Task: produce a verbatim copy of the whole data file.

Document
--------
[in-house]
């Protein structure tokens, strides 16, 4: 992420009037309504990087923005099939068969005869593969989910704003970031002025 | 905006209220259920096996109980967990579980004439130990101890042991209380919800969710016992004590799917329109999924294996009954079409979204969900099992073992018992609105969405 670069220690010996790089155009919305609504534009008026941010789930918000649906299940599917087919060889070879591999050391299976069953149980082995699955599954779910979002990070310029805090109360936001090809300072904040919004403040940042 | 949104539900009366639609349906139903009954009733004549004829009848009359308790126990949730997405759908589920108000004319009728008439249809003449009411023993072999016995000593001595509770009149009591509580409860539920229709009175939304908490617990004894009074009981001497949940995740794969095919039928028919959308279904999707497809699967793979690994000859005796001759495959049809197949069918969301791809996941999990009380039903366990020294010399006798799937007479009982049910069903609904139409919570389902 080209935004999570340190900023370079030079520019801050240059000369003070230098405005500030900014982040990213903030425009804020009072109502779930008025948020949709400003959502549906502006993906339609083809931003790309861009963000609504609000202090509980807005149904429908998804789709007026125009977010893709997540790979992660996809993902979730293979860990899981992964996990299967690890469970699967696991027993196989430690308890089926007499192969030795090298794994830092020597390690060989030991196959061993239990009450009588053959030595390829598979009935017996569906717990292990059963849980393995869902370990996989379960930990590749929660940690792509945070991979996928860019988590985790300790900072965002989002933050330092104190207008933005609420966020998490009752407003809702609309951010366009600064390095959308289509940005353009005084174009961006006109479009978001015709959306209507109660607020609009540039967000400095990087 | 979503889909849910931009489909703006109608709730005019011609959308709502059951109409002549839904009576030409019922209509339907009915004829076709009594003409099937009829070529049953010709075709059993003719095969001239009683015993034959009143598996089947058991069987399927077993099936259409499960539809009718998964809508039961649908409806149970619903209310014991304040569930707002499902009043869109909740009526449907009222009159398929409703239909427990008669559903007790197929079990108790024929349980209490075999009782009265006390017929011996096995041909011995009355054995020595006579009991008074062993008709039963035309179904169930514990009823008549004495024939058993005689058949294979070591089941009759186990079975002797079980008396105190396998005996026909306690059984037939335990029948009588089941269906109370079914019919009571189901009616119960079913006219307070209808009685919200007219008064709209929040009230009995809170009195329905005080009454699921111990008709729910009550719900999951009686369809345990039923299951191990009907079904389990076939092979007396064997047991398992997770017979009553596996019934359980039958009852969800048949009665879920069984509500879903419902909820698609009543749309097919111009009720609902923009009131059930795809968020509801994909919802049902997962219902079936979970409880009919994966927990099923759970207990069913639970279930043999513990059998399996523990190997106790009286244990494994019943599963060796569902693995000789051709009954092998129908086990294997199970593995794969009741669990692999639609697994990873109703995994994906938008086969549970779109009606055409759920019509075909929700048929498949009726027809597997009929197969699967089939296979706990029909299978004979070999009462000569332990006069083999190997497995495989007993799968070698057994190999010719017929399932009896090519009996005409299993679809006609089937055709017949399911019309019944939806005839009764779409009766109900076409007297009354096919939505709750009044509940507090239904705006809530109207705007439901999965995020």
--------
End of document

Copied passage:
[in-house]
């Protein structure tokens, strides 16, 4: 992420009037309504990087923005099939068969005869593969989910704003970031002025 | 905006209220259920096996109980967990579980004439130990101890042991209380919800969710016992004590799917329109999924294996009954079409979204969900099992073992018992609105969405 670069220690010996790089155009919305609504534009008026941010789930918000649906299940599917087919060889070879591999050391299976069953149980082995699955599954779910979002990070310029805090109360936001090809300072904040919004403040940042 | 949104539900009366639609349906139903009954009733004549004829009848009359308790126990949730997405759908589920108000004319009728008439249809003449009411023993072999016995000593001595509770009149009591509580409860539920229709009175939304908490617990004894009074009981001497949940995740794969095919039928028919959308279904999707497809699967793979690994000859005796001759495959049809197949069918969301791809996941999990009380039903366990020294010399006798799937007479009982049910069903609904139409919570389902 080209935004999570340190900023370079030079520019801050240059000369003070230098405005500030900014982040990213903030425009804020009072109502779930008025948020949709400003959502549906502006993906339609083809931003790309861009963000609504609000202090509980807005149904429908998804789709007026125009977010893709997540790979992660996809993902979730293979860990899981992964996990299967690890469970699967696991027993196989430690308890089926007499192969030795090298794994830092020597390690060989030991196959061993239990009450009588053959030595390829598979009935017996569906717990292990059963849980393995869902370990996989379960930990590749929660940690792509945070991979996928860019988590985790300790900072965002989002933050330092104190207008933005609420966020998490009752407003809702609309951010366009600064390095959308289509940005353009005084174009961006006109479009978001015709959306209507109660607020609009540039967000400095990087 | 979503889909849910931009489909703006109608709730005019011609959308709502059951109409002549839904009576030409019922209509339907009915004829076709009594003409099937009829070529049953010709075709059993003719095969001239009683015993034959009143598996089947058991069987399927077993099936259409499960539809009718998964809508039961649908409806149970619903209310014991304040569930707002499902009043869109909740009526449907009222009159398929409703239909427990008669559903007790197929079990108790024929349980209490075999009782009265006390017929011996096995041909011995009355054995020595006579009991008074062993008709039963035309179904169930514990009823008549004495024939058993005689058949294979070591089941009759186990079975002797079980008396105190396998005996026909306690059984037939335990029948009588089941269906109370079914019919009571189901009616119960079913006219307070209808009685919200007219008064709209929040009230009995809170009195329905005080009454699921111990008709729910009550719900999951009686369809345990039923299951191990009907079904389990076939092979007396064997047991398992997770017979009553596996019934359980039958009852969800048949009665879920069984509500879903419902909820698609009543749309097919111009009720609902923009009131059930795809968020509801994909919802049902997962219902079936979970409880009919994966927990099923759970207990069913639970279930043999513990059998399996523990190997106790009286244990494994019943599963060796569902693995000789051709009954092998129908086990294997199970593995794969009741669990692999639609697994990873109703995994994906938008086969549970779109009606055409759920019509075909929700048929498949009726027809597997009929197969699967089939296979706990029909299978004979070999009462000569332990006069083999190997497995495989007993799968070698057994190999010719017929399932009896090519009996005409299993679809006609089937055709017949399911019309019944939806005839009764779409009766109900076409007297009354096919939505709750009044509940507090239904705006809530109207705007439901999965995020």